Cognitive Behavioral Therapy (CBT) and Dialectical Behavior Therapy (DBT) are two forms of psychotherapy that have gained widespread popularity over the past few decades. While both are evidence-based therapies that are effective in treating a range of mental health conditions, they differ in their approach and techniques. Though DBT is technically a subtype of CBT, with both harnessing changes in thoughts and behavior patterns, DBT does differ from other forms of CBT—we’ll just call those other types “CBT” here—in important ways. CBT seeks to give people the ability to recognize when their thoughts and actions might become troublesome, and gives them techniques to modify those thoughts and adopt more effective actions. DBT helps people find ways to accept themselves, feel safe, and manage their emotions to help regulate potentially destructive or harmful behaviors.
What is Cognitive Behavioral Therapy (CBT)?
CBT is a type of psychotherapy that focuses on changing negative or distorted thinking patterns, beliefs, and behaviors. The goal of CBT is to help individuals develop healthier thought patterns and behaviors by identifying and challenging negative or irrational beliefs. The underlying assumption of CBT is that our thoughts, feelings, and behaviors are interconnected, and that changing one of these components can lead to changes in the others.
CBT is a structured and goal-oriented therapy that typically involves a series of lessons. During these lessons, individuals work to identify and challenge negative thinking patterns and try out new behaviors. This is done through a variety of techniques, including cognitive restructuring, behavioral activation, and exposure therapy. CBT has been found to be effective in treating a range of mental health conditions, including anxiety, depression, insomnia, and stress.
What is Dialectical Behavior Therapy (DBT)?
DBT was developed to treat individuals who experience emotions very intensely. It’s a common therapy for people with borderline personality disorder (BPD). DBT combines cognitive-behavioral techniques with mindfulness-based approaches to help individuals regulate their emotions, improve their interpersonal relationships, and develop coping skills. The term “dialectical” refers to the fact that DBT balances acceptance and change-oriented strategies.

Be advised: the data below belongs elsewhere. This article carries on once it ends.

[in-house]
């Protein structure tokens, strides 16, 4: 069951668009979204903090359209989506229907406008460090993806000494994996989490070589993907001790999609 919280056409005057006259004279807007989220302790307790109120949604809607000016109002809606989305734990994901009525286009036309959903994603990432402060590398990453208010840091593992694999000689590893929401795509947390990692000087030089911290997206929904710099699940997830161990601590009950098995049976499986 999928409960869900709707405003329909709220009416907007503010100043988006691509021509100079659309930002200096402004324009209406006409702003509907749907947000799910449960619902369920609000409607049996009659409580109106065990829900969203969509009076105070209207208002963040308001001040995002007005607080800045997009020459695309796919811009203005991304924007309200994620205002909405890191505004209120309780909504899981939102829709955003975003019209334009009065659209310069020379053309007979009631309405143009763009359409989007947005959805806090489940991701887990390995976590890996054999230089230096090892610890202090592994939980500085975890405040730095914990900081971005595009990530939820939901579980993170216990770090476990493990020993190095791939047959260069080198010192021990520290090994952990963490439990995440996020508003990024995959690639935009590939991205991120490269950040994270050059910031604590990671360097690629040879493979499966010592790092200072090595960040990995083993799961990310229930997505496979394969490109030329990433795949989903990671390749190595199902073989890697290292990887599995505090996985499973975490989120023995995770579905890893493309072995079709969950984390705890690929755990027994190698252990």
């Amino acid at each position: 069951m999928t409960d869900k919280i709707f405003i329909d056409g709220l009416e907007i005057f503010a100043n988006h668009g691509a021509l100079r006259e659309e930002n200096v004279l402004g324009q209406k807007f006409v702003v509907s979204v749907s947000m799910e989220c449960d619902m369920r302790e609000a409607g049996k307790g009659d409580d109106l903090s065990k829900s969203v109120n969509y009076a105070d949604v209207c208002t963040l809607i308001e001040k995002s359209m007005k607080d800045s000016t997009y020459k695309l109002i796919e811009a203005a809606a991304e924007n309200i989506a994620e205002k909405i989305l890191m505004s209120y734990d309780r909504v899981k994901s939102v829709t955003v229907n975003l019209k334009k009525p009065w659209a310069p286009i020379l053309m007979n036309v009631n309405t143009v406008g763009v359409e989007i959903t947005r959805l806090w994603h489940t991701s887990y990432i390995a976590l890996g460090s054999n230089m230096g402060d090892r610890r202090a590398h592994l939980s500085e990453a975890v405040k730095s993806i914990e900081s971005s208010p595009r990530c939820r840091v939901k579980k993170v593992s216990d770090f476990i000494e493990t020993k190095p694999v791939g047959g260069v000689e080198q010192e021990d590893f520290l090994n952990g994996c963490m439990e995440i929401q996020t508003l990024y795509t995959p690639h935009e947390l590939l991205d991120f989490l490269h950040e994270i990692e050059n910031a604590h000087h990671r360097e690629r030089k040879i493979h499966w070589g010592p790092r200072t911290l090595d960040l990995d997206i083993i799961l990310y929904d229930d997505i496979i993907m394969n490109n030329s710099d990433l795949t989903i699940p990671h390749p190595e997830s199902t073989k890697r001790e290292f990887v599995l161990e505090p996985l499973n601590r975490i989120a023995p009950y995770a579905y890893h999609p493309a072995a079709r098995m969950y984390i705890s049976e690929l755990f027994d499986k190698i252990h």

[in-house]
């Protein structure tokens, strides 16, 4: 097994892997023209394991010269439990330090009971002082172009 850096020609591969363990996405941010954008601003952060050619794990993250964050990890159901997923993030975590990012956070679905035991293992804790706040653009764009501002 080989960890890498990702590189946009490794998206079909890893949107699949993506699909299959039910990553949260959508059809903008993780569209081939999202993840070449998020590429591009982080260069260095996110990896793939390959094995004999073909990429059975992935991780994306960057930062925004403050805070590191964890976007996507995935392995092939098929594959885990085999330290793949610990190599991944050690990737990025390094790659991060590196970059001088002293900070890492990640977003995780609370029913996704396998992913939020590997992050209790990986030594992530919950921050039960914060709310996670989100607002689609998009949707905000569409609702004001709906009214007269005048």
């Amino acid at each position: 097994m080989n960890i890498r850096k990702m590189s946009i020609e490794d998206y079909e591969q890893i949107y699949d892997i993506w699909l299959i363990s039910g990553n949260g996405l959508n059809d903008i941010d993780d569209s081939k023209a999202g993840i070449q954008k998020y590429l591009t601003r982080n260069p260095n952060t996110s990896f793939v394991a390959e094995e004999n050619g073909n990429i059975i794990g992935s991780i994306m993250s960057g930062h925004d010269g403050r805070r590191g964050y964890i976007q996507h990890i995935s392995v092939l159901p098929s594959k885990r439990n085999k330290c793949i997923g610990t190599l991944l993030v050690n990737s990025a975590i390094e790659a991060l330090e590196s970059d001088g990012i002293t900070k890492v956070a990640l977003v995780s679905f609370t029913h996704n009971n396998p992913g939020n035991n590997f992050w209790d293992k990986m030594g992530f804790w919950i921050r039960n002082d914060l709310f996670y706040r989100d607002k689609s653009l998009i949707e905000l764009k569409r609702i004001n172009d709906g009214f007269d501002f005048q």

DBT is a structured therapy that typically involves weekly individual therapy sessions, skills training groups, and phone coaching. The skills taught in DBT include mindfulness, distress tolerance, emotion regulation, and interpersonal effectiveness. These skills are designed to help individuals cope with difficult emotions and develop healthier ways of relating to others. While DBT was originally developed to treat individuals with BPD, it has been found to be effective in treating a range of mental health difficulties, including suicidal behavior, self-harm, substance use disorders, eating disorders, and post-traumatic stress disorder (PTSD).
Key Differences Between CBT and DBT
- Target population: CBT can be used to treat a wide range of mental health conditions such as depression, anxiety, social anxiety, panic, substance use, and insomnia. DBT was specifically developed to treat individuals who have difficulty managing and regulating their emotions, with conditions such as borderline personality disorder (BPD) self-harm, suicidal behaviors, PTSD, substance use disorder, eating disorders including binging and bulimia, depression, and anxiety.
- Focus: While both therapies focus on changing unhelpful thinking patterns and behaviors, DBT places a greater emphasis on learning to tolerate strong emotions—and employs distraction techniques which are expressly ruled-out in most other CBT models, emotional regulation, and effective interpersonal.
- Structure: CBT is typically a briefer series of lessons, while DBT is a longer-term therapy that can last up to a year or more.
Selecting a Therapy
Both CBT and DBT are evidence-based therapies that have been shown to be effective in treating a range of mental health conditions. The choice of therapy will depend on individual needs and preferences. For those who struggle with depression, anxiety, panic, insomnia, or substance use, CBT may be a good fit. If a person’s problems are related to emotional regulation or chaotic interpersonal relationships, DBT may be a better fit.
In many cases, the best way to determine which therapy is right for you is to consult with a mental health professional.